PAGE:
should therefore test their decks first, just to be sure they'll bear the
Another Way In
Ins and Outs of Kayaking," LOL! I enjoyed your informative
instructional. I have tried the "bridge" methods and they work OK, but I
developed my own way of getting into my little boat. I grasp the coaming, keep
my backside facing the cockpit, and slowly just fall in backwards! I let my
feet hang over the side until I get my paddle ready. (I always use a paddle
leash, though what I'd better start using is a dang boat leash!) So far,
this method of entry and exit has worked just great for me. Haven't missed the
seat a single time. I just have to hit the seat I couldn't stand
the laughter of those who may be watching if, or when, I do miss. When I first
started paddling, I thought about getting the boat in perfect alignment with
myself, running out to it and just diving in. But there was always the matter
of something called boat movement. With the ever-present wind or current, I
just didn't want to take a chance of missing on my "dive."
Anyway, as always, I enjoyed your article. I definitely have to learn a
better way of getting OUT in a steep drop-off at shore. The bridge methods will
do the trick
We kayakers certainly do give bystanders a good show, don't we Kent? But
that doesn't matter. We always have the last laugh kayaking's just so
darned much fun!
Keeping that Showroom Shine
I am a relatively new kayaker who just bought a Subaru Outback wagon and
J-style carriers to cartop my Manitou 13. I have a question regarding
tie-downs to the front bumper. I understand the mechanics of
car-topping, but what I'm wondering is this: How can I insure that I don't
damage the paint on the hood where the straps contact it?
Also, someone told me to make sure that I put a couple twists in each strap
in order to prevent vibration. I wasn't aware of the need to do that but it
That's a great car you've got there, Ed. My sister has an Outback, and she
wouldn't own any other. My favorite way of cushioning straps in places where
they run over the hood of a car is to cut four-foot lengths of foam
pipe-insulation into one-foot (or longer) segments, slip a segment over each
strap just where it comes into contact with the sheet metal, and then tape the
precut longitudinal seams closed. Once the strap is cinched down, the pressure
prevents the foam insulation from slipping around. (Keep a couple of spares in
the car, though just in in case.) You could also use soft fleece sleeves
like those sold for padding shoulder belts.
Of course, no padding will do any good if it's gritty, so be sure to
wash the road dirt off from time to time.
The Magic of the North
Congratulations on a wonderful essay on the magic of the
North. I have been blessed with many experiences of northern life and
travel. Indeed you are faced with the diametrically opposed realities of modern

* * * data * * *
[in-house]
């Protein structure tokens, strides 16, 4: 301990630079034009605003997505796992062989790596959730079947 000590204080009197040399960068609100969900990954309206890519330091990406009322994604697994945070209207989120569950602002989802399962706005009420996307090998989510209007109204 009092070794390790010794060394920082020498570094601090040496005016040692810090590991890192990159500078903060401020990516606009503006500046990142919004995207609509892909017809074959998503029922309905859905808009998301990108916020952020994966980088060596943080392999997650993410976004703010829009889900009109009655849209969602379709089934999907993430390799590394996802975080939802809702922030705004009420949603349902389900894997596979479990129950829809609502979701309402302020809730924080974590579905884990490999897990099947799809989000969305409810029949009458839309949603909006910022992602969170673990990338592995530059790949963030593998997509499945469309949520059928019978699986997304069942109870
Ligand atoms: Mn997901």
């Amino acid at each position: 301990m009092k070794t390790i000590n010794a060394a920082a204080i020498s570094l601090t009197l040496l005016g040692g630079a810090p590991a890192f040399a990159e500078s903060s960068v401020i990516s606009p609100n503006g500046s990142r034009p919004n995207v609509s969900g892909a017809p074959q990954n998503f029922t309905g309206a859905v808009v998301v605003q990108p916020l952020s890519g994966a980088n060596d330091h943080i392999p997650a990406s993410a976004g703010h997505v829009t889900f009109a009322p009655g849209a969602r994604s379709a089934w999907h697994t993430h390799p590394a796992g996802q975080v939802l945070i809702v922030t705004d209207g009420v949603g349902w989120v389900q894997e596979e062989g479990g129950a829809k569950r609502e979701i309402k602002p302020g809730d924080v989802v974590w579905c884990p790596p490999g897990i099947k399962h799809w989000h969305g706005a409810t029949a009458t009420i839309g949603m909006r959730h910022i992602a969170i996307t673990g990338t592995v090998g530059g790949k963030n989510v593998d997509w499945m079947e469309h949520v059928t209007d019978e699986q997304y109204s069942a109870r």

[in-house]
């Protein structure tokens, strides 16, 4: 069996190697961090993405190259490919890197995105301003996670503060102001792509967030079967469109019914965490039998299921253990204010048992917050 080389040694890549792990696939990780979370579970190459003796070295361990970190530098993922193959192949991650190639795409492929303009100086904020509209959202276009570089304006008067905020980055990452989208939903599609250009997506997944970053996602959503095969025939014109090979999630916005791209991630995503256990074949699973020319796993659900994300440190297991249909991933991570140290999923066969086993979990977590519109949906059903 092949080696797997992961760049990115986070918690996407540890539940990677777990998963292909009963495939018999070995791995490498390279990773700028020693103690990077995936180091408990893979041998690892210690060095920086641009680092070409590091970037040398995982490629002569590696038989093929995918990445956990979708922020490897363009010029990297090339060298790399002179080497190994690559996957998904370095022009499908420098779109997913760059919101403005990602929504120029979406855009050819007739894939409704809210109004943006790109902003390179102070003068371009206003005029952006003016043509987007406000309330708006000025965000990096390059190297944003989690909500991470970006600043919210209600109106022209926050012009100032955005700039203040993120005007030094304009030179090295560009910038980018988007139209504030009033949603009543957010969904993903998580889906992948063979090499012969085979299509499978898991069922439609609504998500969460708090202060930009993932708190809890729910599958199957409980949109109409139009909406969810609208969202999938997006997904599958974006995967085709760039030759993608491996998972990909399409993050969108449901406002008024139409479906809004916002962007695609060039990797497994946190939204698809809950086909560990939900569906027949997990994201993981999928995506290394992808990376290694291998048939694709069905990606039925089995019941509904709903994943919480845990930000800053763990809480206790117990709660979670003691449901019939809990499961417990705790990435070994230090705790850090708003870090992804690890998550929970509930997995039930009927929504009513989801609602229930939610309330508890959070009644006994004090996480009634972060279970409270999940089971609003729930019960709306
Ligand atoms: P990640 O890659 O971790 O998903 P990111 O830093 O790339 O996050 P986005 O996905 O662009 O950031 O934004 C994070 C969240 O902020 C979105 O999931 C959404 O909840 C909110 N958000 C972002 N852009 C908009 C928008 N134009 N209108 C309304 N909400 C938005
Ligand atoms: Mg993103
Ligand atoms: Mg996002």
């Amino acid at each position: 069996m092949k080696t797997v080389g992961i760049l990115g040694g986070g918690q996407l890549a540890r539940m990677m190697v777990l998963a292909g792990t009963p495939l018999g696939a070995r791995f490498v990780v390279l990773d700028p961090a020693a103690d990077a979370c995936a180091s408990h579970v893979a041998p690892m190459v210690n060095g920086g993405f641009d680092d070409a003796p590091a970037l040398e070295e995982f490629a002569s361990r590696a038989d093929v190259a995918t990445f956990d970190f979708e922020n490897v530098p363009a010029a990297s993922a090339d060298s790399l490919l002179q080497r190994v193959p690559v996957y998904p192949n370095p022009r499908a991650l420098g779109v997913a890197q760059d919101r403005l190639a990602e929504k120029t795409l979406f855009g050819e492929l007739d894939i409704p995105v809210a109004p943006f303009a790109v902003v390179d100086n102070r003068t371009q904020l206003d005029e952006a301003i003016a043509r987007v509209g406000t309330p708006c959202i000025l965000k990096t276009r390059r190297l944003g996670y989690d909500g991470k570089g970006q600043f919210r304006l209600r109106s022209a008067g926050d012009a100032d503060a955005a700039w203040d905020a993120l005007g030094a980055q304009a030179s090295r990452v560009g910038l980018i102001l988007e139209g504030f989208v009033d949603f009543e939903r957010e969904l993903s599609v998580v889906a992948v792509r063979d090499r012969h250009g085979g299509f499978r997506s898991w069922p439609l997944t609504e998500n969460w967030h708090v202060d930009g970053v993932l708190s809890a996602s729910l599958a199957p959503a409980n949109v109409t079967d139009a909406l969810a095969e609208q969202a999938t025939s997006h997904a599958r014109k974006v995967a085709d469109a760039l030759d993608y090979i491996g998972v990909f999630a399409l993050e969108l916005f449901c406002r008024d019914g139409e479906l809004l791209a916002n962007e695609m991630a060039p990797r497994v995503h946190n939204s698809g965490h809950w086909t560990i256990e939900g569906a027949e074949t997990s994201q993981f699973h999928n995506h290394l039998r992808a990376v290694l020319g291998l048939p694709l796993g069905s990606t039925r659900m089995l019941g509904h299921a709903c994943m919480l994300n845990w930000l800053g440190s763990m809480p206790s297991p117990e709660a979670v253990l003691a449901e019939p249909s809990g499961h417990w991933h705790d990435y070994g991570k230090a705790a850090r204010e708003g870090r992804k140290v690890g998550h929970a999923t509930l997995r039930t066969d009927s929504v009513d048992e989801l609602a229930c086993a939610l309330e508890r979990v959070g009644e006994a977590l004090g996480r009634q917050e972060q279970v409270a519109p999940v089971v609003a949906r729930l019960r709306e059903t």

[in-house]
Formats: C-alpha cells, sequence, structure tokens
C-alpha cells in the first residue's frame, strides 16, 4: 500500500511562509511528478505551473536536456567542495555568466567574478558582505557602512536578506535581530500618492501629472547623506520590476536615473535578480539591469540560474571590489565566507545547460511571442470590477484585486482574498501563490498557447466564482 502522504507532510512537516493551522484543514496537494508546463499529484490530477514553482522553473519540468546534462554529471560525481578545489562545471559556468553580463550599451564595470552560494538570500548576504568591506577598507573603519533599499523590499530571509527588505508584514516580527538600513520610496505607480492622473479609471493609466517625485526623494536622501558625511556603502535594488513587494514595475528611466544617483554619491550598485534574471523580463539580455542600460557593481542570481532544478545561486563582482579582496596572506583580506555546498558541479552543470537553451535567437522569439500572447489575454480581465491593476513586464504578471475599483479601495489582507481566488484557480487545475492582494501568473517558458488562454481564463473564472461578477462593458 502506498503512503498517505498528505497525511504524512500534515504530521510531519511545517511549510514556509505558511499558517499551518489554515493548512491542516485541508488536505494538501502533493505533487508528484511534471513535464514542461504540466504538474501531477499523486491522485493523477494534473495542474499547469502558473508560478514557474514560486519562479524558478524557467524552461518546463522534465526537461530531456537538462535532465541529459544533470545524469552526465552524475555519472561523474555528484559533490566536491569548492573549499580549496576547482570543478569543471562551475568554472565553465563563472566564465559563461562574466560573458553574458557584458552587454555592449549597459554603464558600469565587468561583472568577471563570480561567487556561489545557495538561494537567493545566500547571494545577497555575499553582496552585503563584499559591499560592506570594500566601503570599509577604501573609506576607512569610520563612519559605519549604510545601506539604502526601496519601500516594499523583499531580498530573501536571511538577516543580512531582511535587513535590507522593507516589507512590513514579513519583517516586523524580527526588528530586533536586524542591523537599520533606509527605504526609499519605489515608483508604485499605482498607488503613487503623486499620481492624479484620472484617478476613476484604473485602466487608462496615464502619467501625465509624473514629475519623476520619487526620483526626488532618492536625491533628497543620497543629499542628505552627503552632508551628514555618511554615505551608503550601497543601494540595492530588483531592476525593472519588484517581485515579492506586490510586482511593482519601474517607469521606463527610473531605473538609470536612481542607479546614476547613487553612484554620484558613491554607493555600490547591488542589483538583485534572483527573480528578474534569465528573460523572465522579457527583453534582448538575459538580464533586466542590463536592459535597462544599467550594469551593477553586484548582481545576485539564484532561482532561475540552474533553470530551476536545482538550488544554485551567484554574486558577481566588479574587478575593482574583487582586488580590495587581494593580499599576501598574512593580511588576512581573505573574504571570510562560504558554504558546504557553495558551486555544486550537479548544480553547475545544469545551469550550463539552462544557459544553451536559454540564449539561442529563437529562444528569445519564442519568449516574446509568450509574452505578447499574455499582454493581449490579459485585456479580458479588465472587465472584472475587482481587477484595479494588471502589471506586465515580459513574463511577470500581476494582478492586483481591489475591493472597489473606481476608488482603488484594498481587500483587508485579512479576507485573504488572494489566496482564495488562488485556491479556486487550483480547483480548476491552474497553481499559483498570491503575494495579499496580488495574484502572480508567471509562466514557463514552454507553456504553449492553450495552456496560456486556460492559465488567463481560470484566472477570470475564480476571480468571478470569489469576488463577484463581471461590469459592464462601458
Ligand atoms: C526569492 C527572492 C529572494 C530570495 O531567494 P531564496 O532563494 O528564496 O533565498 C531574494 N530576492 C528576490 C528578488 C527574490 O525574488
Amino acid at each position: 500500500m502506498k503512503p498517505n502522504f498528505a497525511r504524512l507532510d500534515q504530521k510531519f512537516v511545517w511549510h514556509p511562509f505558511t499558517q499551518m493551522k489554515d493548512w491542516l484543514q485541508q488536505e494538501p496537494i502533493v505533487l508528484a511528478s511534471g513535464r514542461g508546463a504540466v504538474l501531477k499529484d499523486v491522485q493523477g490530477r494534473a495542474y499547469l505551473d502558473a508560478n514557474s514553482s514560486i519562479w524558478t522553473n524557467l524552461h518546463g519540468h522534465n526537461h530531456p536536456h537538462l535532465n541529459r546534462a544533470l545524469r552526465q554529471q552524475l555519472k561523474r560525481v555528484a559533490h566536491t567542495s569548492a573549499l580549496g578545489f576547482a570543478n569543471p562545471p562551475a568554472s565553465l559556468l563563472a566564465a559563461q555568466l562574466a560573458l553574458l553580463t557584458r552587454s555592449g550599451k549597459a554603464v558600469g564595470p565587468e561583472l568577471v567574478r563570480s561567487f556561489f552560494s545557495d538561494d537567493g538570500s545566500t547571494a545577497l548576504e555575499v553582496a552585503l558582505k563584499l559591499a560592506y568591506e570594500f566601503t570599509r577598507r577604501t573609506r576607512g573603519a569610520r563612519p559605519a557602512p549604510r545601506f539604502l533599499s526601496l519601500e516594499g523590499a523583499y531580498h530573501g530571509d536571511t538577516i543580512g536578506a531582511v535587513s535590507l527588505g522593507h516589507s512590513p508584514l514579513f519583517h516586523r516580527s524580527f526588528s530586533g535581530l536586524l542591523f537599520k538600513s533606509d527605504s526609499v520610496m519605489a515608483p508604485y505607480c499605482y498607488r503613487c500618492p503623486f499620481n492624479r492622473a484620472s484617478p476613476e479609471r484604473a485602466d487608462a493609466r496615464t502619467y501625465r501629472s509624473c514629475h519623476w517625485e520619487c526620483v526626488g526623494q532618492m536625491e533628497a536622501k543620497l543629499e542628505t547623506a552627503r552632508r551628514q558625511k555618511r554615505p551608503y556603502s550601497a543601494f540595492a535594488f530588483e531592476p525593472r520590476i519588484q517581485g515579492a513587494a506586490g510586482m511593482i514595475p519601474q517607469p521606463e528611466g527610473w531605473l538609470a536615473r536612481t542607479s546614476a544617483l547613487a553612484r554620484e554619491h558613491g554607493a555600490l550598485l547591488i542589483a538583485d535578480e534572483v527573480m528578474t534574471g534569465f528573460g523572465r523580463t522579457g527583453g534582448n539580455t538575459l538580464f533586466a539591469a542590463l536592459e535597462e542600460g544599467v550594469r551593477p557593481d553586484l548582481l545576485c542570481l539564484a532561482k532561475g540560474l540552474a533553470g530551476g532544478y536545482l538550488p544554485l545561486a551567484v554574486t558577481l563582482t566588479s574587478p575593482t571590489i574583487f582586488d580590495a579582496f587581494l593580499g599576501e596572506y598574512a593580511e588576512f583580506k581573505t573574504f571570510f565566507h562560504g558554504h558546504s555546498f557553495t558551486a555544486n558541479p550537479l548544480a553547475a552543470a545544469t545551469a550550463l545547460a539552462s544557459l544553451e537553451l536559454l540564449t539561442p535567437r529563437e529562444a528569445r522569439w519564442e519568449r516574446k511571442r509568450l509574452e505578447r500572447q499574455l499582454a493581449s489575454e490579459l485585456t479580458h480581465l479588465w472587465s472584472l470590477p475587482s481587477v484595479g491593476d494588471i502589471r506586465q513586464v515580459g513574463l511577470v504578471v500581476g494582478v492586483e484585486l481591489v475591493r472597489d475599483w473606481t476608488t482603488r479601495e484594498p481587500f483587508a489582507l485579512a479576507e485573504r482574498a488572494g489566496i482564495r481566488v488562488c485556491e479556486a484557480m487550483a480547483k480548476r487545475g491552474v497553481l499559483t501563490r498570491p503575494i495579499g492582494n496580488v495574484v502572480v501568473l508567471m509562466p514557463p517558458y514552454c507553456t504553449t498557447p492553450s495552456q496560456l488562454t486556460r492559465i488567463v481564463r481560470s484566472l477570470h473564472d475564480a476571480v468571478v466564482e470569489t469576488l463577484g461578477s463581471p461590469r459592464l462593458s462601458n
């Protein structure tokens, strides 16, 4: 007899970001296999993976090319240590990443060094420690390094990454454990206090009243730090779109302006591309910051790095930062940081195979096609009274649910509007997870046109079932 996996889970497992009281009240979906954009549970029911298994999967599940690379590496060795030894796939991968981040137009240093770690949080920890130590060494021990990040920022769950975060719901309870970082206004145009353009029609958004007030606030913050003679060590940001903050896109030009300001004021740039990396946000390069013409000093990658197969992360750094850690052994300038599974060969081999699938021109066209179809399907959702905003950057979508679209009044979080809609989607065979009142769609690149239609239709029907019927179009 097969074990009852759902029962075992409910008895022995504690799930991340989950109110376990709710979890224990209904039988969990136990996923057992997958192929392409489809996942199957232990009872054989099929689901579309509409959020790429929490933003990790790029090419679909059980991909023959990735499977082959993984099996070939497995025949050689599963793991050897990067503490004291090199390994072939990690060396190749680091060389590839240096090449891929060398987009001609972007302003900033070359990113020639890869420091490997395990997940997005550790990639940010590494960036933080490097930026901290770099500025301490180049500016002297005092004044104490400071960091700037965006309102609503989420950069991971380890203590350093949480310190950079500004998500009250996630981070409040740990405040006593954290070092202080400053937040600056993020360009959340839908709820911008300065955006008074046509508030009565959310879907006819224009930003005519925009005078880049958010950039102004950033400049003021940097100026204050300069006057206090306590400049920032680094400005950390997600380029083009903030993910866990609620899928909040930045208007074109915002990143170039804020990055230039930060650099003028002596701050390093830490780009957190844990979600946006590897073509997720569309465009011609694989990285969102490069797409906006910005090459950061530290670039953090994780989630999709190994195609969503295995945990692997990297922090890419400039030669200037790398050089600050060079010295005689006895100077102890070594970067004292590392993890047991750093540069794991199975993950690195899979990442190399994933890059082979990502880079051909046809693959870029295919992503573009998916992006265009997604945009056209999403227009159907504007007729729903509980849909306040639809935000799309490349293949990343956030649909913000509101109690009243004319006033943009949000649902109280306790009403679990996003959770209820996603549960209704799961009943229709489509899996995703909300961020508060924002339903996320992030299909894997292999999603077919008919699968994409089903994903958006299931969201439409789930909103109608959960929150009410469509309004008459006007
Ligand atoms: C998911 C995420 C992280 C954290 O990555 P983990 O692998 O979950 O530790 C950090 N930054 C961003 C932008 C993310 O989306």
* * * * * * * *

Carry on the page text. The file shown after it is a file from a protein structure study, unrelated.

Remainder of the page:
northern life and the spiritual connection with the bush.
The two places that represent my northern dream the best are the stretch of
the Yukon river between Carmacks and Dawson and the Algonquin Highlands west of
the park. Here is where my soul resides. Robert Service's poem "The Land of
Beyond" best sums up my feeling for the bush and bush travel.
I have read and had read to me all of Arthur Ransome's Swallows and
Amazons tales, and these tales helped awaken in me a love of camping and
mucking about in small boats. May I also be so bold to suggest: Cache Lake
Country by John J. Rowlands and The Incomplete Anglers by
John D. Robbins. Both of these are fabulous tales of the North.
I look forward to your essays with each issue of PaddleNews. Keep up
the good work; you are an inspiration to those of who spend too much time
behind a desk, yet yearn for the North.
Woodside National Historic Site of Canada
I'm delighted that you enjoyed "Up North," Rob. Though I haven't (yet) read
Robbins' The Incomplete Anglers, I did read Rowlands' Cache Lake
Country some years back and found it fascinating. I'm also a great fan of
Arthur Ransome, and there are few poets who can capture the spirit of North as
well as Robert Service did. Thanks for your letter!
The Lure of the North
North" Wonderfully written, but only because it was experienced
first. Your piece will resonate deeply with everyone who has even a smidgeon of
wanderlust in their heart.
Thanks so much for your kind words, Bob. I'm very pleased you enjoyed "Up
The call of the wild North land could there be any better note to end
on? I don't think so. As always, our heartfelt thanks go out to everyone who
took the time to send us their reflections, comments and questions, as well as
their hints and tips. Please keep it up. After all, it's "Our Readers Write."
A little fine print: We'll assume that it's OK to reprint any
letter you send us, unless you tell us otherwise. (Just put "Not for
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edited for length and clarity, and we'll add links to articles or other
resources wherever and whenever appropriate.